Motion sickness can affect anyone who has normal inner ear balance function.
Even those of us who, like me, seem to have been born with their sea legs, can be affected while out on the water.
Unfortunately, there is no sure-fire way that I know of to totally avoid seasickness, but there are some precautions that you can take to minimize the effects.
First thing is to recognise the symptoms for what they are.
Even though you feel extremely nauseous you are not really ‘sick’, you are just out of balance.
Seasickness like any motion sickness is caused by the balance centre in your inner ear recording the unfamiliar motion, while your eyes are telling your brain that the world is stable.
Seasickness is the result of this confusion.
One of the first signs is feeling drowsy.
This won’t necessarily develop into full scale nausea, in fact many people do actually suffer from mild seasickness without realizing it.
The next stage after the sleepiness is mild the nausea.
This can be kept in check by following the precautions I have listed below.
However, for those unfortunate enough, the symptoms will escalate, nausea can become extreme, followed by dizziness, headaches, cold perspiration and the dreaded vomiting.
And it certainly doesn’t help you feel any better if everyone else on board is perfectly comfortable and happily enjoying the ride.
If you have a seasickness remedy that works for you please share it in the comments box below.
We have all read the stories and advice about seasickness clearing up after three or four days at sea.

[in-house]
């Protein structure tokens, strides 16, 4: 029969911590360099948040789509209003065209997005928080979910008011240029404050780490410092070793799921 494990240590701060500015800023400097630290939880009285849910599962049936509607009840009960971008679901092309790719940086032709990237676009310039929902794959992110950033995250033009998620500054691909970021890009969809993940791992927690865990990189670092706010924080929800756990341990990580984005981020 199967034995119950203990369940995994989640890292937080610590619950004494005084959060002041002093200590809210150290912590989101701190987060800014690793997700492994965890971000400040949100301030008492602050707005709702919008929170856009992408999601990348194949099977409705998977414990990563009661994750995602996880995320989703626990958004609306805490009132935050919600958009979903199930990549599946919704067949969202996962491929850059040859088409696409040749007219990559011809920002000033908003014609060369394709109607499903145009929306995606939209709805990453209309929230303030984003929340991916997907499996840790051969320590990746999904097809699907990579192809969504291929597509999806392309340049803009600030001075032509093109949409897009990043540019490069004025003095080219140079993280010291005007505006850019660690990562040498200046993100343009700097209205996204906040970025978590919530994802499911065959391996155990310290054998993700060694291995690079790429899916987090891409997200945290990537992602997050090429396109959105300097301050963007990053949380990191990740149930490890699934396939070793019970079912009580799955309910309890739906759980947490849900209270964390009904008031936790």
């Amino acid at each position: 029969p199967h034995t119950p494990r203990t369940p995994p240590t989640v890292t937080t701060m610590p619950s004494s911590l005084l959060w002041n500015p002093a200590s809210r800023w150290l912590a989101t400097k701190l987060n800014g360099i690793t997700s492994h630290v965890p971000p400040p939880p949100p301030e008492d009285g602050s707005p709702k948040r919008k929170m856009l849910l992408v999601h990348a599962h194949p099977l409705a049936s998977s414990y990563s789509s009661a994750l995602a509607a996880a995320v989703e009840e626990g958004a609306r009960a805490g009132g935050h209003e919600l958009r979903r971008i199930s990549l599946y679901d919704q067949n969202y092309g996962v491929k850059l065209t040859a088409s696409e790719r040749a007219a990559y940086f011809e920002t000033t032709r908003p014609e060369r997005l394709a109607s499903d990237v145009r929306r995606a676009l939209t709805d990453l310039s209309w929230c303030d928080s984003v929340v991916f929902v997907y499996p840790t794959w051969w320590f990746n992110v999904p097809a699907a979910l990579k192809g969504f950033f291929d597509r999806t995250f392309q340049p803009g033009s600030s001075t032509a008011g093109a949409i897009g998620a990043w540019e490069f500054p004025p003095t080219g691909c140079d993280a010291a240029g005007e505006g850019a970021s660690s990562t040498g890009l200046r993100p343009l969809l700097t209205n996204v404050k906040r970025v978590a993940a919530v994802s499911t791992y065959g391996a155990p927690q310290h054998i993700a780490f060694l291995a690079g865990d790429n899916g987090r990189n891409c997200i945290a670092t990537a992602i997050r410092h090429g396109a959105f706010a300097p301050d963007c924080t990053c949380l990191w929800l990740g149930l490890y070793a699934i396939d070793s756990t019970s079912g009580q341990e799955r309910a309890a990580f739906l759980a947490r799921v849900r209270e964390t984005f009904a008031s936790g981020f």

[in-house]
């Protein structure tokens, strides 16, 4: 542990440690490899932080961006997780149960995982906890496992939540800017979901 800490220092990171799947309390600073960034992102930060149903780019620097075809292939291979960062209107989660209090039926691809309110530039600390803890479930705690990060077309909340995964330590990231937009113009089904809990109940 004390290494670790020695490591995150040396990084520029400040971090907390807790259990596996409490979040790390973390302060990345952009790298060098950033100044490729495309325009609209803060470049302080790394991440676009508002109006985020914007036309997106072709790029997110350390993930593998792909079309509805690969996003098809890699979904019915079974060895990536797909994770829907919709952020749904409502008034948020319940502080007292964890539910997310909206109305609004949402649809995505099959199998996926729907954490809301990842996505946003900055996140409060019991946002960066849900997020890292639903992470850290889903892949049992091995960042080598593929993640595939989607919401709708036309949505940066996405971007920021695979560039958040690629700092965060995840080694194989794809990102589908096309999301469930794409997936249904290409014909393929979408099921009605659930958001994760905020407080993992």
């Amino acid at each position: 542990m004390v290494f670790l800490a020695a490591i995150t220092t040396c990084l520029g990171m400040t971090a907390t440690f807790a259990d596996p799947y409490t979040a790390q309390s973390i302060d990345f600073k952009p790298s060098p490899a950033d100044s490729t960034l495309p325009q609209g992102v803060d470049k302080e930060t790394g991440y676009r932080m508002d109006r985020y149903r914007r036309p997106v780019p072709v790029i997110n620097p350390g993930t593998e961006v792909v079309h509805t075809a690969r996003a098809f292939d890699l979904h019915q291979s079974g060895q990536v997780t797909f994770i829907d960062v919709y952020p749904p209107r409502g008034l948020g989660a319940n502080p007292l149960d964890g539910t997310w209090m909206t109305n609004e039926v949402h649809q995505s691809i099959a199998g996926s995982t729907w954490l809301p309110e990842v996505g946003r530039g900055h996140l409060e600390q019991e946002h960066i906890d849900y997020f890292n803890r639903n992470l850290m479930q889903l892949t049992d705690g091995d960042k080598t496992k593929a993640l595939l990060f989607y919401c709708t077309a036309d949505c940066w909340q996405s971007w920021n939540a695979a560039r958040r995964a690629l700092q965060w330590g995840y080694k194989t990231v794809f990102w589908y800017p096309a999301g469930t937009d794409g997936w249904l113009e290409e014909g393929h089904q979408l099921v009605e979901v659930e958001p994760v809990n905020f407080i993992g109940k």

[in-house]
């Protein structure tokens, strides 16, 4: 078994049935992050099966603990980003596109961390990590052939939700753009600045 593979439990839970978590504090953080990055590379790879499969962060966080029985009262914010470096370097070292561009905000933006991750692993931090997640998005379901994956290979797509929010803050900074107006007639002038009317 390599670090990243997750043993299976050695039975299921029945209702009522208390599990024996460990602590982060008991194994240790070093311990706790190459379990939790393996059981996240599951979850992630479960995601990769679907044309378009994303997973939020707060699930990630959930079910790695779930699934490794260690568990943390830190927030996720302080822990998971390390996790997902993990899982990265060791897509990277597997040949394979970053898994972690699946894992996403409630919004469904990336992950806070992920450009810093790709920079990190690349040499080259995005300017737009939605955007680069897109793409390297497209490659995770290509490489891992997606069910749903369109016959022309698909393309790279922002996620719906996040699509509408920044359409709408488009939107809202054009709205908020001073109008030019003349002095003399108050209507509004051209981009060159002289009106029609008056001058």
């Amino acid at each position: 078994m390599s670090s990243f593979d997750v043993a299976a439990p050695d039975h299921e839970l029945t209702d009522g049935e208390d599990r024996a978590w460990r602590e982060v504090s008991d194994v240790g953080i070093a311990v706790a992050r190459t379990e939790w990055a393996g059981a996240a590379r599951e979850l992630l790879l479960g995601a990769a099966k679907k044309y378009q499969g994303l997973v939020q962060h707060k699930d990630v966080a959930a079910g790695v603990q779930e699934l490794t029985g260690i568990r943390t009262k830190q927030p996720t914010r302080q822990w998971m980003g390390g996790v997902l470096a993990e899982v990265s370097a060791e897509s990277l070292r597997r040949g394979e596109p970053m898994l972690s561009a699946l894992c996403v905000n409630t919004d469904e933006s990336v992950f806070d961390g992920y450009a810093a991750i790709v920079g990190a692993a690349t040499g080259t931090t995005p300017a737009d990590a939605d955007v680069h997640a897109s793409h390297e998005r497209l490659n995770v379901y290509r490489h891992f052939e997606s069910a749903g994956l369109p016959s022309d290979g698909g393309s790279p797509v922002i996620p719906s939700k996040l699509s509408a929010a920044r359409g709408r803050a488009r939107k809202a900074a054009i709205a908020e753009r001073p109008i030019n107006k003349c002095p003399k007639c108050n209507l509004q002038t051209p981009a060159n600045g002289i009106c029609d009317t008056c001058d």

While they may be true they are not very reassuring for those who just want to enjoy a day on the water, or I suspect for the long voyager on the first day of sickness.
The few times when I have felt nauseous on board it has mainly been due to the combination of the motion plus over indulging the evening before.
So, for anyone but especially those who are prone to seasickness, precautions should start well before going aboard.
Avoid eating anything that is inclined to cause a stomach upset such as fried or spicy foods and allow plenty of time for it to be digested before sailing.
Get plenty of rest and avoid partying too hard the night before, a hangover is bad enough without exacerbating it with motion sickness.
While you should avoid drinking too much alcohol do drink plenty of the other stuff.
And stay hydrated while on board.
Just as ballerinas have a trick to stop them becoming dizzy so we boaters can help reduce the chances of seasickness.
Once on board you will be less likely to feel the worst effects of seasickness if your eyes are seeing what your ears are feeling.
This is why going below is not such a good idea.
Laid on a bunk, the interior of the cabin will appear to your eyes be steady when your ear is saying that you are anything but.
The same goes for reading a book, spending more than a few moments looking at the charts, the compass or through binoculars.
Try to keep your eyes, working to interpreting the motion of the boat and the waves, at the same time keeping your peripheral vision out on the horizon and not staring at objects that your eye will interpret as being stable.
Find the position on the boat where there is least motion but at the same time allows you to see the horizon, this will normally be low down in the cockpit.
While being out there in the fresh air is good, it is vitally important to keep warm.
Try to loosen up and allow your body to roll with the boat.
Take some deep breaths.
And try to keep busy, anything you feel up to doing will help distract you from your discomfort.
If you feel drowsy a nap might help but don’t lie down or go below, find somewhere in a corner of the cockpit where you can sit, wedge your self and keep well wrapped up.